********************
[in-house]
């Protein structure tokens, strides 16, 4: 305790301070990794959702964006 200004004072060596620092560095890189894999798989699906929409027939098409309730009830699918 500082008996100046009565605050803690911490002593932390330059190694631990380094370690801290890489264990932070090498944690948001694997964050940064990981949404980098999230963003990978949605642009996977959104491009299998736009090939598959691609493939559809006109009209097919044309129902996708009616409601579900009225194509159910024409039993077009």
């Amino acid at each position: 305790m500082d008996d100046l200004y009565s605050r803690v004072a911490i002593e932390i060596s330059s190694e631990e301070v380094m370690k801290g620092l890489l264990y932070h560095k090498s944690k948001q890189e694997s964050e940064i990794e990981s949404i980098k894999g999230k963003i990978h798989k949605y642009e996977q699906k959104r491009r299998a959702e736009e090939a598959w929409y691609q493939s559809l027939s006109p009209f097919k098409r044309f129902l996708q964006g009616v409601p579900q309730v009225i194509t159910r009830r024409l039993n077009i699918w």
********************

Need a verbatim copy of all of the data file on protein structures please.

[in-house]
């Protein structure tokens, strides 16, 4: 305790301070990794959702964006 200004004072060596620092560095890189894999798989699906929409027939098409309730009830699918 500082008996100046009565605050803690911490002593932390330059190694631990380094370690801290890489264990932070090498944690948001694997964050940064990981949404980098999230963003990978949605642009996977959104491009299998736009090939598959691609493939559809006109009209097919044309129902996708009616409601579900009225194509159910024409039993077009």
């Amino acid at each position: 305790m500082d008996d100046l200004y009565s605050r803690v004072a911490i002593e932390i060596s330059s190694e631990e301070v380094m370690k801290g620092l890489l264990y932070h560095k090498s944690k948001q890189e694997s964050e940064i990794e990981s949404i980098k894999g999230k963003i990978h798989k949605y642009e996977q699906k959104r491009r299998a959702e736009e090939a598959w929409y691609q493939s559809l027939s006109p009209f097919k098409r044309f129902l996708q964006g009616v409601p579900q309730v009225i194509t159910r009830r024409l039993n077009i699918w």